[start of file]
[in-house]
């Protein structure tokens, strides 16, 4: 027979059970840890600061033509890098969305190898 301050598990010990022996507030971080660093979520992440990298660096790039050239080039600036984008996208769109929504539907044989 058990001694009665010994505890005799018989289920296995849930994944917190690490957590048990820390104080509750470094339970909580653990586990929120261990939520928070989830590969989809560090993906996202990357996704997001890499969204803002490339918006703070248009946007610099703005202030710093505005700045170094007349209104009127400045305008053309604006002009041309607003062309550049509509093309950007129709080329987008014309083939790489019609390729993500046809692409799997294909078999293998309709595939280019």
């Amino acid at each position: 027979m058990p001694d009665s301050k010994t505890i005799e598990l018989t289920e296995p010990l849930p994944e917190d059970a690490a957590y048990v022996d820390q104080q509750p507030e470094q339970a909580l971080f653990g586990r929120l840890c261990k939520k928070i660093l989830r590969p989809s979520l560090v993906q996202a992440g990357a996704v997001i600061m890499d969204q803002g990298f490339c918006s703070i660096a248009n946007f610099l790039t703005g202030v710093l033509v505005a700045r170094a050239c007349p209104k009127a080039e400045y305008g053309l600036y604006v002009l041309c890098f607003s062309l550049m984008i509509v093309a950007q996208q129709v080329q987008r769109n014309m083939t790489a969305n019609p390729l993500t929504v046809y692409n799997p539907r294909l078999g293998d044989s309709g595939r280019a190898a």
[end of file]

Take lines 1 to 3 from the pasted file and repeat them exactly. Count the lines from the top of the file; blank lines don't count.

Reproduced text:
[in-house]
């Protein structure tokens, strides 16, 4: 027979059970840890600061033509890098969305190898 301050598990010990022996507030971080660093979520992440990298660096790039050239080039600036984008996208769109929504539907044989 058990001694009665010994505890005799018989289920296995849930994944917190690490957590048990820390104080509750470094339970909580653990586990929120261990939520928070989830590969989809560090993906996202990357996704997001890499969204803002490339918006703070248009946007610099703005202030710093505005700045170094007349209104009127400045305008053309604006002009041309607003062309550049509509093309950007129709080329987008014309083939790489019609390729993500046809692409799997294909078999293998309709595939280019």
């Amino acid at each position: 027979m058990p001694d009665s301050k010994t505890i005799e598990l018989t289920e296995p010990l849930p994944e917190d059970a690490a957590y048990v022996d820390q104080q509750p507030e470094q339970a909580l971080f653990g586990r929120l840890c261990k939520k928070i660093l989830r590969p989809s979520l560090v993906q996202a992440g990357a996704v997001i600061m890499d969204q803002g990298f490339c918006s703070i660096a248009n946007f610099l790039t703005g202030v710093l033509v505005a700045r170094a050239c007349p209104k009127a080039e400045y305008g053309l600036y604006v002009l041309c890098f607003s062309l550049m984008i509509v093309a950007q996208q129709v080329q987008r769109n014309m083939t790489a969305n019609p390729l993500t929504v046809y692409n799997p539907r294909l078999g293998d044989s309709g595939r280019a190898a």